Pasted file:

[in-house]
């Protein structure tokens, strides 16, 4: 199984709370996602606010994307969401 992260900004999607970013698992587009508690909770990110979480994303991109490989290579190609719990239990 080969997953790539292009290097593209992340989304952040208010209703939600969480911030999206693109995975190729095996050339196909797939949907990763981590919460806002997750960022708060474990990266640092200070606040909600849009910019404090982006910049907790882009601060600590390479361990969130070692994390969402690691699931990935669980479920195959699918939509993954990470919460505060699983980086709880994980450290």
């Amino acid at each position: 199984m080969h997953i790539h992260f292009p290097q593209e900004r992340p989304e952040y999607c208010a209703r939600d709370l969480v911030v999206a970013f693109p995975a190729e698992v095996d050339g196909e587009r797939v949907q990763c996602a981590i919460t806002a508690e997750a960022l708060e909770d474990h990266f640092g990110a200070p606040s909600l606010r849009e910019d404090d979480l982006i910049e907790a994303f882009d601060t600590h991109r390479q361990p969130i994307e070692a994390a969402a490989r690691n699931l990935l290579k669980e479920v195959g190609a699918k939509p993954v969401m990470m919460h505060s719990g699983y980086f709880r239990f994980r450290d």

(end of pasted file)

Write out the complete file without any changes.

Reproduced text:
[in-house]
């Protein structure tokens, strides 16, 4: 199984709370996602606010994307969401 992260900004999607970013698992587009508690909770990110979480994303991109490989290579190609719990239990 080969997953790539292009290097593209992340989304952040208010209703939600969480911030999206693109995975190729095996050339196909797939949907990763981590919460806002997750960022708060474990990266640092200070606040909600849009910019404090982006910049907790882009601060600590390479361990969130070692994390969402690691699931990935669980479920195959699918939509993954990470919460505060699983980086709880994980450290």
């Amino acid at each position: 199984m080969h997953i790539h992260f292009p290097q593209e900004r992340p989304e952040y999607c208010a209703r939600d709370l969480v911030v999206a970013f693109p995975a190729e698992v095996d050339g196909e587009r797939v949907q990763c996602a981590i919460t806002a508690e997750a960022l708060e909770d474990h990266f640092g990110a200070p606040s909600l606010r849009e910019d404090d979480l982006i910049e907790a994303f882009d601060t600590h991109r390479q361990p969130i994307e070692a994390a969402a490989r690691n699931l990935l290579k669980e479920v195959g190609a699918k939509p993954v969401m990470m919460h505060s719990g699983y980086f709880r239990f994980r450290d």